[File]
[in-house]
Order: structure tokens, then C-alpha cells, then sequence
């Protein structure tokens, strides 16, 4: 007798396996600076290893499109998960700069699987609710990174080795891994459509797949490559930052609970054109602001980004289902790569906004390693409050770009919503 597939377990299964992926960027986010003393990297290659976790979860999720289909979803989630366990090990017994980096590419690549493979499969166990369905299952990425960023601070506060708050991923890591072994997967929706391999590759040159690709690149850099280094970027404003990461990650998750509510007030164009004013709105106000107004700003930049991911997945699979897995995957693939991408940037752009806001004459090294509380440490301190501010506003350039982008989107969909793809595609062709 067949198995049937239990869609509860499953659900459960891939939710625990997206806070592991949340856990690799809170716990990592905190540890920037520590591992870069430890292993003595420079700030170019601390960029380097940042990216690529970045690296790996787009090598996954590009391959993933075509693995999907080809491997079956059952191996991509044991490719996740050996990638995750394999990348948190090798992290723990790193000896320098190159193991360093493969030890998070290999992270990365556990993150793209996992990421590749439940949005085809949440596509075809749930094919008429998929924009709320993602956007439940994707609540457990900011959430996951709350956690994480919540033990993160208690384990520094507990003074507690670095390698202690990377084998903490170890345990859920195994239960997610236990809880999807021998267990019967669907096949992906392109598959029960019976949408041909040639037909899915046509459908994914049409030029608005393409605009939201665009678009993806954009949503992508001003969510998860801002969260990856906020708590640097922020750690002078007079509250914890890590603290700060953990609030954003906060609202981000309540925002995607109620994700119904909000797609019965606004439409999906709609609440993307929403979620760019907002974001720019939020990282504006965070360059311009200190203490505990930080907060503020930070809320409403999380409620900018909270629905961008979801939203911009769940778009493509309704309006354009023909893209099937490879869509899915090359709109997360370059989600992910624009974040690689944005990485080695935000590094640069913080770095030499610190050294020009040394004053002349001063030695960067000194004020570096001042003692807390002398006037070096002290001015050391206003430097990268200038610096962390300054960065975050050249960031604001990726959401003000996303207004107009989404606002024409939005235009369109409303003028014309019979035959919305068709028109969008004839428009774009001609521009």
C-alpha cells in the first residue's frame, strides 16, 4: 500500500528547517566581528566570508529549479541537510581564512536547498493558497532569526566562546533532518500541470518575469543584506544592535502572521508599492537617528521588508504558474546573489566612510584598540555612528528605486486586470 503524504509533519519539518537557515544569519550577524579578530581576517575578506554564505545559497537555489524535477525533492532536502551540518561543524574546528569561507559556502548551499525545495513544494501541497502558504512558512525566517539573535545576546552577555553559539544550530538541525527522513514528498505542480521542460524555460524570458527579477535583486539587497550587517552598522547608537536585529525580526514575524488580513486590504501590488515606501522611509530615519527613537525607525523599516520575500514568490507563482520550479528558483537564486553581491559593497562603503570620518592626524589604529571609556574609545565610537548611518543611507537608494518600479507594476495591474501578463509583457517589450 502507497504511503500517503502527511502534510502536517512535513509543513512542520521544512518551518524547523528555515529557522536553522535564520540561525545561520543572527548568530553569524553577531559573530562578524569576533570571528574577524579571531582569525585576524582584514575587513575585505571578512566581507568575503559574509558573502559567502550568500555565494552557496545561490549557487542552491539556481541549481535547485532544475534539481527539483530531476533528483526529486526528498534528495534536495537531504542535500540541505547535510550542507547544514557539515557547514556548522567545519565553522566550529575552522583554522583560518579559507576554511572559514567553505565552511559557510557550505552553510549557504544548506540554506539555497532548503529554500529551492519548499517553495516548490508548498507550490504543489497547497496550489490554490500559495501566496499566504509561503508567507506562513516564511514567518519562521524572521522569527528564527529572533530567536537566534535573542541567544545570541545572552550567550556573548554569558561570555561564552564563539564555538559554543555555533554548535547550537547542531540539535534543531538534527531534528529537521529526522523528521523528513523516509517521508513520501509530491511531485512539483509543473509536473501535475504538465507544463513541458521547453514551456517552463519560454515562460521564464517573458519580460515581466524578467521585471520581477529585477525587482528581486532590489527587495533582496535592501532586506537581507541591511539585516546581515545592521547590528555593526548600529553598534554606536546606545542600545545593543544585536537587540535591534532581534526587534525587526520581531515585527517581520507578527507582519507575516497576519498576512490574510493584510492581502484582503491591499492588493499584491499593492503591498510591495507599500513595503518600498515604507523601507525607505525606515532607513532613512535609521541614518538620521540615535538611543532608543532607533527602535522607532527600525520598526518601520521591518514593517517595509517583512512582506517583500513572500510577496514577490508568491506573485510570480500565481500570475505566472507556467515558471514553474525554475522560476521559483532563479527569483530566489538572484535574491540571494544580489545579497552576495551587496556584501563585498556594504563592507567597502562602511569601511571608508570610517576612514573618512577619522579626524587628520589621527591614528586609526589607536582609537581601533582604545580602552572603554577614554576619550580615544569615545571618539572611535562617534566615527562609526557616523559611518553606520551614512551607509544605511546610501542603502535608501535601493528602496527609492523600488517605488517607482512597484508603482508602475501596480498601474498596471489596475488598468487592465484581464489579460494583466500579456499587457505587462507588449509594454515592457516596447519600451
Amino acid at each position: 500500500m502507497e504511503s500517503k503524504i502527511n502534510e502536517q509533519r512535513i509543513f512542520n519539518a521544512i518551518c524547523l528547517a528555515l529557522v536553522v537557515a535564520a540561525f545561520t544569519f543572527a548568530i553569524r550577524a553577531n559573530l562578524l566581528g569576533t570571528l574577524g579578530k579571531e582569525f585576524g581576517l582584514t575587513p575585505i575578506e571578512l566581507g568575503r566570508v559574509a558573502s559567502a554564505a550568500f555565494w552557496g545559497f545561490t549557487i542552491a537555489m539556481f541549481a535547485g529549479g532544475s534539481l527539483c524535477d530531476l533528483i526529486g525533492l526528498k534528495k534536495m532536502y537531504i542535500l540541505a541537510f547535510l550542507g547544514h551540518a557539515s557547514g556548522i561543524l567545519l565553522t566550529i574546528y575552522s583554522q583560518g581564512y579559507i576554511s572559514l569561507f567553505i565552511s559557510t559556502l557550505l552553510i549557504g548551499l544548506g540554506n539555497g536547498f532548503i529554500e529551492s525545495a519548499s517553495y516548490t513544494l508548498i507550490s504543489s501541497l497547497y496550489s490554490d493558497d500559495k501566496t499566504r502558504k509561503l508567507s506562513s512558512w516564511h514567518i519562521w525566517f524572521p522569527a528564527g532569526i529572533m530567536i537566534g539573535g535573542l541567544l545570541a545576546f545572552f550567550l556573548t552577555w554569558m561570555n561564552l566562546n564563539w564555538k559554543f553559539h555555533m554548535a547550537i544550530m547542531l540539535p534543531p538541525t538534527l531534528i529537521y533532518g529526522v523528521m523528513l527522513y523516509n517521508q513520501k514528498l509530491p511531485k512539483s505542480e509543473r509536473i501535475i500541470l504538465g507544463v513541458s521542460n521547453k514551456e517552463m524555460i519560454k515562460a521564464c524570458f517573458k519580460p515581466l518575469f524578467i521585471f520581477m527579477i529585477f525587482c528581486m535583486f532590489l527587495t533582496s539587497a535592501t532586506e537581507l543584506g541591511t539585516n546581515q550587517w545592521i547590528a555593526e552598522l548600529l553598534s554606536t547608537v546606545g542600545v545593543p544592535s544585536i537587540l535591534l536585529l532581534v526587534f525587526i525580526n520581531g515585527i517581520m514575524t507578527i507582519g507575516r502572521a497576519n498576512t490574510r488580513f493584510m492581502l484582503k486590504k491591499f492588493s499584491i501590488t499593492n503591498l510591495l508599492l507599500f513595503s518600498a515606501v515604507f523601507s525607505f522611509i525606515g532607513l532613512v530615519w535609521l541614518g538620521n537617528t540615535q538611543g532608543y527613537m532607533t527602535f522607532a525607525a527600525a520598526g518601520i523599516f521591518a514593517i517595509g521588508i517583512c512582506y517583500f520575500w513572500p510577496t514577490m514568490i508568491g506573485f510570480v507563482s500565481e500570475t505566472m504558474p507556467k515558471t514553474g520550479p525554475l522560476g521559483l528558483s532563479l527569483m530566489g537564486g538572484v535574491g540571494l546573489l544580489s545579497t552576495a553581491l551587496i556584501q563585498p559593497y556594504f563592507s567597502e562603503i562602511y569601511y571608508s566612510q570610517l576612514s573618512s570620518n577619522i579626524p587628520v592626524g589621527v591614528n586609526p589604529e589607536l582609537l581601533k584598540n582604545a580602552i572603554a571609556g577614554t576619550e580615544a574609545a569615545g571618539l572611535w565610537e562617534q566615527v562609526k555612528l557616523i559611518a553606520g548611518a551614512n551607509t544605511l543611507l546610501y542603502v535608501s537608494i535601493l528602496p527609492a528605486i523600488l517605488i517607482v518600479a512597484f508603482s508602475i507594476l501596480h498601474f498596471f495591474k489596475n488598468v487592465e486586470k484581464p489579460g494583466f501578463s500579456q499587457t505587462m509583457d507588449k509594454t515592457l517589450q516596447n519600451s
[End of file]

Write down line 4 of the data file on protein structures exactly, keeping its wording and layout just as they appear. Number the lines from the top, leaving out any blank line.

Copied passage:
C-alpha cells in the first residue's frame, strides 16, 4: 500500500528547517566581528566570508529549479541537510581564512536547498493558497532569526566562546533532518500541470518575469543584506544592535502572521508599492537617528521588508504558474546573489566612510584598540555612528528605486486586470 503524504509533519519539518537557515544569519550577524579578530581576517575578506554564505545559497537555489524535477525533492532536502551540518561543524574546528569561507559556502548551499525545495513544494501541497502558504512558512525566517539573535545576546552577555553559539544550530538541525527522513514528498505542480521542460524555460524570458527579477535583486539587497550587517552598522547608537536585529525580526514575524488580513486590504501590488515606501522611509530615519527613537525607525523599516520575500514568490507563482520550479528558483537564486553581491559593497562603503570620518592626524589604529571609556574609545565610537548611518543611507537608494518600479507594476495591474501578463509583457517589450 502507497504511503500517503502527511502534510502536517512535513509543513512542520521544512518551518524547523528555515529557522536553522535564520540561525545561520543572527548568530553569524553577531559573530562578524569576533570571528574577524579571531582569525585576524582584514575587513575585505571578512566581507568575503559574509558573502559567502550568500555565494552557496545561490549557487542552491539556481541549481535547485532544475534539481527539483530531476533528483526529486526528498534528495534536495537531504542535500540541505547535510550542507547544514557539515557547514556548522567545519565553522566550529575552522583554522583560518579559507576554511572559514567553505565552511559557510557550505552553510549557504544548506540554506539555497532548503529554500529551492519548499517553495516548490508548498507550490504543489497547497496550489490554490500559495501566496499566504509561503508567507506562513516564511514567518519562521524572521522569527528564527529572533530567536537566534535573542541567544545570541545572552550567550556573548554569558561570555561564552564563539564555538559554543555555533554548535547550537547542531540539535534543531538534527531534528529537521529526522523528521523528513523516509517521508513520501509530491511531485512539483509543473509536473501535475504538465507544463513541458521547453514551456517552463519560454515562460521564464517573458519580460515581466524578467521585471520581477529585477525587482528581486532590489527587495533582496535592501532586506537581507541591511539585516546581515545592521547590528555593526548600529553598534554606536546606545542600545545593543544585536537587540535591534532581534526587534525587526520581531515585527517581520507578527507582519507575516497576519498576512490574510493584510492581502484582503491591499492588493499584491499593492503591498510591495507599500513595503518600498515604507523601507525607505525606515532607513532613512535609521541614518538620521540615535538611543532608543532607533527602535522607532527600525520598526518601520521591518514593517517595509517583512512582506517583500513572500510577496514577490508568491506573485510570480500565481500570475505566472507556467515558471514553474525554475522560476521559483532563479527569483530566489538572484535574491540571494544580489545579497552576495551587496556584501563585498556594504563592507567597502562602511569601511571608508570610517576612514573618512577619522579626524587628520589621527591614528586609526589607536582609537581601533582604545580602552572603554577614554576619550580615544569615545571618539572611535562617534566615527562609526557616523559611518553606520551614512551607509544605511546610501542603502535608501535601493528602496527609492523600488517605488517607482512597484508603482508602475501596480498601474498596471489596475488598468487592465484581464489579460494583466500579456499587457505587462507588449509594454515592457516596447519600451